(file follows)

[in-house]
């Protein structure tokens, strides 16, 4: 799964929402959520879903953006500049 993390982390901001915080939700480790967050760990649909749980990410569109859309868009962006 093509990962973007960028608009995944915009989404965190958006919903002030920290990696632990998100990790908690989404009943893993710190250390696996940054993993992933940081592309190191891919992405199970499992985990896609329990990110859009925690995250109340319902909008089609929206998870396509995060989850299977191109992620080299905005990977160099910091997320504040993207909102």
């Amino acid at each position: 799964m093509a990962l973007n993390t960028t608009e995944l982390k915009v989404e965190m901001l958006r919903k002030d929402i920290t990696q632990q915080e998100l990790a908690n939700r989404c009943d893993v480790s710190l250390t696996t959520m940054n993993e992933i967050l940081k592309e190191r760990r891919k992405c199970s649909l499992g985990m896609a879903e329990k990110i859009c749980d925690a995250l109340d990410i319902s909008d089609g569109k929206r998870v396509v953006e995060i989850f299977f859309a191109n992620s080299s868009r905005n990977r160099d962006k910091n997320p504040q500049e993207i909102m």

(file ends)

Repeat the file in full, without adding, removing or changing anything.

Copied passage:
[in-house]
């Protein structure tokens, strides 16, 4: 799964929402959520879903953006500049 993390982390901001915080939700480790967050760990649909749980990410569109859309868009962006 093509990962973007960028608009995944915009989404965190958006919903002030920290990696632990998100990790908690989404009943893993710190250390696996940054993993992933940081592309190191891919992405199970499992985990896609329990990110859009925690995250109340319902909008089609929206998870396509995060989850299977191109992620080299905005990977160099910091997320504040993207909102």
């Amino acid at each position: 799964m093509a990962l973007n993390t960028t608009e995944l982390k915009v989404e965190m901001l958006r919903k002030d929402i920290t990696q632990q915080e998100l990790a908690n939700r989404c009943d893993v480790s710190l250390t696996t959520m940054n993993e992933i967050l940081k592309e190191r760990r891919k992405c199970s649909l499992g985990m896609a879903e329990k990110i859009c749980d925690a995250l109340d990410i319902s909008d089609g569109k929206r998870v396509v953006e995060i989850f299977f859309a191109n992620s080299s868009r905005n990977r160099d962006k910091n997320p504040q500049e993207i909102m």